The maternal grandmother suggested Social Services either put them into Foster Care or an orphanage because they could just not take them.

    Since these two children knew us (and we actually had baby pics of the little girl with our family when she was 4-7 months old) her psychatrist gave us the go ahead to adopt.

    Hey but you could be right. No telling what sort of shenanigans we could be up to now that our three biological daughters are all grown up with families of their own.

    I don’t suppose you understand the things of God… do you?

    Most people who want to adopt want perfect infants. Do the research then start your name calling.

    Thanks for the read and comment. Takes all kinds. If you want a more accurate picture of the 3+ year journey we’ve had with our “new kids” take some time to look back some of the earlier posts.

    I suspect that you are just trying to “get my goat” because we are Christ followers.

    • Joy says:

      You’ve got to be kidding me right? Selfish?? You obviously don’t know this story and where were “young” people to take in these two kids when they’re own family didn’t want them??? You think they would be better off in foster care or an orphanage instead of with the loving family they are with?

      Who are you anyway? Are you a stranger to this blog? If so, do you see that little x in the upper right hand corner of your screen, click that instead of talking trash about one fine human being.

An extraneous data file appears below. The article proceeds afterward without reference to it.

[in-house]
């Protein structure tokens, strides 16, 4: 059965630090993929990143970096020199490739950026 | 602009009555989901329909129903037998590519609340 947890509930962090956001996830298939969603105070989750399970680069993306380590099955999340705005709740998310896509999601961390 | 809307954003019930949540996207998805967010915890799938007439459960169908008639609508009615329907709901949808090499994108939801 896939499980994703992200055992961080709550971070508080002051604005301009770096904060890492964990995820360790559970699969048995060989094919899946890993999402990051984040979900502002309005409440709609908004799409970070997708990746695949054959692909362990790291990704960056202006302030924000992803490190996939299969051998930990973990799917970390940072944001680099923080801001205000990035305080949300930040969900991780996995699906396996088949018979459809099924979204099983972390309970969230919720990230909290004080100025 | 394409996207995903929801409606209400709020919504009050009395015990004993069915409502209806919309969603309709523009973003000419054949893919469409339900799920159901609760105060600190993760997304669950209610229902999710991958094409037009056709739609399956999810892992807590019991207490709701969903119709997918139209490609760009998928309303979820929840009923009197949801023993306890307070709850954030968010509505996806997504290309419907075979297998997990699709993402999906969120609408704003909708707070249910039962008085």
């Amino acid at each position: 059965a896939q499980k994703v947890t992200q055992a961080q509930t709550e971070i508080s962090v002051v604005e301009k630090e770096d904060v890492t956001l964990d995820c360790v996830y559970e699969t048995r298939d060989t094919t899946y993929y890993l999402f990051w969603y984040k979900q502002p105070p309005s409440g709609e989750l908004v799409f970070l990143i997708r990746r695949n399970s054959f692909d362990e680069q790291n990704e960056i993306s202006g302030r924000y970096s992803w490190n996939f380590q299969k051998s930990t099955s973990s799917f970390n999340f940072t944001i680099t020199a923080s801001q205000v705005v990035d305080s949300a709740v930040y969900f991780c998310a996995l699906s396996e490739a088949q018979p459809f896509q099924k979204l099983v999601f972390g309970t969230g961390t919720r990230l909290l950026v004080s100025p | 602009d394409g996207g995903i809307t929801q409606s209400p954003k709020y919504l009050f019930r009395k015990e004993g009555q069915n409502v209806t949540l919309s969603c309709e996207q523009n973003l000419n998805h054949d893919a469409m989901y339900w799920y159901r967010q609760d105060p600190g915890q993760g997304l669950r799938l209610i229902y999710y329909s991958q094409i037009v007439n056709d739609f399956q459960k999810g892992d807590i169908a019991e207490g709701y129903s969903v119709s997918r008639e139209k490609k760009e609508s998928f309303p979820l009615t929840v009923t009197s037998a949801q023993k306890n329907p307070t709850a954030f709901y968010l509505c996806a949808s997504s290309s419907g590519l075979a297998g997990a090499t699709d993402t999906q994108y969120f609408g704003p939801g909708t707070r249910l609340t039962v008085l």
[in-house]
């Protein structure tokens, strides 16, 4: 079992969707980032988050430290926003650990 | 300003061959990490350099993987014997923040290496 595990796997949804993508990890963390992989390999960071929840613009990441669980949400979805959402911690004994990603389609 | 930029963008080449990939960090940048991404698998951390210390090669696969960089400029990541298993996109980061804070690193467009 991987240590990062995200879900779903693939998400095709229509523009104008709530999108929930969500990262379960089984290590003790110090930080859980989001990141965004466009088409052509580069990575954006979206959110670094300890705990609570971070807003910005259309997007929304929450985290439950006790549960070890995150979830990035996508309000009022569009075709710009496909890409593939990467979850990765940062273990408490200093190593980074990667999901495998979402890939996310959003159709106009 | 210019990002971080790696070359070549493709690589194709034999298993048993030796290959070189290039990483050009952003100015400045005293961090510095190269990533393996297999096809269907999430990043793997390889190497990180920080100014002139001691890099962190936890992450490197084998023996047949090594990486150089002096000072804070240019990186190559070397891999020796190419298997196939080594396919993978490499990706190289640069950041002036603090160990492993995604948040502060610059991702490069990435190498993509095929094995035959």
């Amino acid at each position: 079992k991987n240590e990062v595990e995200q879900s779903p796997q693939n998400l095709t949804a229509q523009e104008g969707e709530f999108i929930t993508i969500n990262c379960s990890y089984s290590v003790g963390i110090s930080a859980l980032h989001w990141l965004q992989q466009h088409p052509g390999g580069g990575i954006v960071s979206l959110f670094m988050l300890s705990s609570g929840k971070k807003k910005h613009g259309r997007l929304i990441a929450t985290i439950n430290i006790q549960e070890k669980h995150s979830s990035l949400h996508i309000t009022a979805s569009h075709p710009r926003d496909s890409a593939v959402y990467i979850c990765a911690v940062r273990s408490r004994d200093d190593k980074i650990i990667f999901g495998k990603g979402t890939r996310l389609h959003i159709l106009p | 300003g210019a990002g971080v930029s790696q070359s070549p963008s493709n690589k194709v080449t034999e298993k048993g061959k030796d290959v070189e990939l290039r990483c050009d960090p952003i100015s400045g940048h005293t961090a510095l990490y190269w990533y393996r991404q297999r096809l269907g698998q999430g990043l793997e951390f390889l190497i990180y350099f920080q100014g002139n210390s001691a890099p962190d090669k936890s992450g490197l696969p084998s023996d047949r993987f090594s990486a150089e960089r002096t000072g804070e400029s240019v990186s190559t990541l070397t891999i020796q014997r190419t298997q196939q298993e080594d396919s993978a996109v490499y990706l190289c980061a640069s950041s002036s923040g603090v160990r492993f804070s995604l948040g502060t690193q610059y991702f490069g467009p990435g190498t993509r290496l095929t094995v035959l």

mssc54 replied:

      Joy: This guy obviously just found this blog. It does remind me though that it takes all kinds of people to make this world go around there are all kinds of people in this world.

      The thing that really bothered me is his/her cowardice. No address to respond to. At least I’m not savy enough to figure it out.


    • Acrostic says:


      Look up “acrostic.” I was trying to get your goat indeed. If you take the first letter of each of those sentences, you have deciphered the acrostic code. Obviously what you did is wonderful and you are disingenuous to deny knowing that.

      It’s OK to do wonderful things and admit it. It’s great to be meek, humble or quiet most of the time. But when you say “Why does everyone think that we are so wonderful” you make readers feel that either there’s something wrong with us for thinking that or there is something wrong with you for not realizing that you did something wonderful!

      My silly point was, “if your decision was not wonderful then what was it? Selfish? Pointless?” And the public nature of the blogs leaves it all open to anonymous comment. I felt like stirring up your little blog pot to wake your readers up.

      Your response was great and I think you must have known there was something fake about my post! I won’t try to “punk” you again but I do like to keep up with your blog. Thanks!

      mssc54 replied:

      Acrostic: Making personal sacrifices has always been part of who we are and what we do. My point is why do so many people think we are so wonderful? Why isn’t this the norm rather than the exception? If more people would be a bit more selfless then perhaps when families like ours are observed they would not seem like such an aborition.

      BE the difference.

  7. Joy says:

    I could figure it out but why respond to such drivel?

  8. christianranter says:

    Maybe in 20 years you should ask the kids if they thought you were selfish in adopting them.